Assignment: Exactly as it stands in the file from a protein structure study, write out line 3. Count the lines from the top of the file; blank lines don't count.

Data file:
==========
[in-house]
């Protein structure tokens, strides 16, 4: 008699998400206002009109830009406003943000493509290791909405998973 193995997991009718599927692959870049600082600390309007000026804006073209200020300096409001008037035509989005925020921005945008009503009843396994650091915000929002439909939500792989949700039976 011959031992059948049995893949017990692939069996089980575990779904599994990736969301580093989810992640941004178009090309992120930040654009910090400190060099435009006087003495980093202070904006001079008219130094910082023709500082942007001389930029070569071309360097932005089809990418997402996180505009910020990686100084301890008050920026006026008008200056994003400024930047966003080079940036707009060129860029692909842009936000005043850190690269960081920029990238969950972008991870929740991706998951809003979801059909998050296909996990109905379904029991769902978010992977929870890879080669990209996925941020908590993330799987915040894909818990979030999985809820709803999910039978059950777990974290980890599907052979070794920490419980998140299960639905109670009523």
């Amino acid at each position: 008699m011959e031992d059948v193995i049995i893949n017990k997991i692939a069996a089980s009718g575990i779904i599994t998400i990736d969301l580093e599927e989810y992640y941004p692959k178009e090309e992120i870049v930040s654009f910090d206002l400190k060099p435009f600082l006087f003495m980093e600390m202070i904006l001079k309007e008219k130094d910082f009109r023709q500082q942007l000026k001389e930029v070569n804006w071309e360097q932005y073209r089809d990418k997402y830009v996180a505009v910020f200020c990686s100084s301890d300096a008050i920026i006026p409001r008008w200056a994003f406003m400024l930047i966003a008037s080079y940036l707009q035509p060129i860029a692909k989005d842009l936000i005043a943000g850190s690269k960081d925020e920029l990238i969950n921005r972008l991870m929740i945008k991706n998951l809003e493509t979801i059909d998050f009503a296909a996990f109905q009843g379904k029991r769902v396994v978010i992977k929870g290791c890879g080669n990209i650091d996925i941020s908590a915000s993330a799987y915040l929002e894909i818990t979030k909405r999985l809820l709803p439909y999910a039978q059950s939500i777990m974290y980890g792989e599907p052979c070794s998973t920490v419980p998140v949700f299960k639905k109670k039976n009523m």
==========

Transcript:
């Amino acid at each position: 008699m011959e031992d059948v193995i049995i893949n017990k997991i692939a069996a089980s009718g575990i779904i599994t998400i990736d969301l580093e599927e989810y992640y941004p692959k178009e090309e992120i870049v930040s654009f910090d206002l400190k060099p435009f600082l006087f003495m980093e600390m202070i904006l001079k309007e008219k130094d910082f009109r023709q500082q942007l000026k001389e930029v070569n804006w071309e360097q932005y073209r089809d990418k997402y830009v996180a505009v910020f200020c990686s100084s301890d300096a008050i920026i006026p409001r008008w200056a994003f406003m400024l930047i966003a008037s080079y940036l707009q035509p060129i860029a692909k989005d842009l936000i005043a943000g850190s690269k960081d925020e920029l990238i969950n921005r972008l991870m929740i945008k991706n998951l809003e493509t979801i059909d998050f009503a296909a996990f109905q009843g379904k029991r769902v396994v978010i992977k929870g290791c890879g080669n990209i650091d996925i941020s908590a915000s993330a799987y915040l929002e894909i818990t979030k909405r999985l809820l709803p439909y999910a039978q059950s939500i777990m974290y980890g792989e599907p052979c070794s998973t920490v419980p998140v949700f299960k639905k109670k039976n009523m």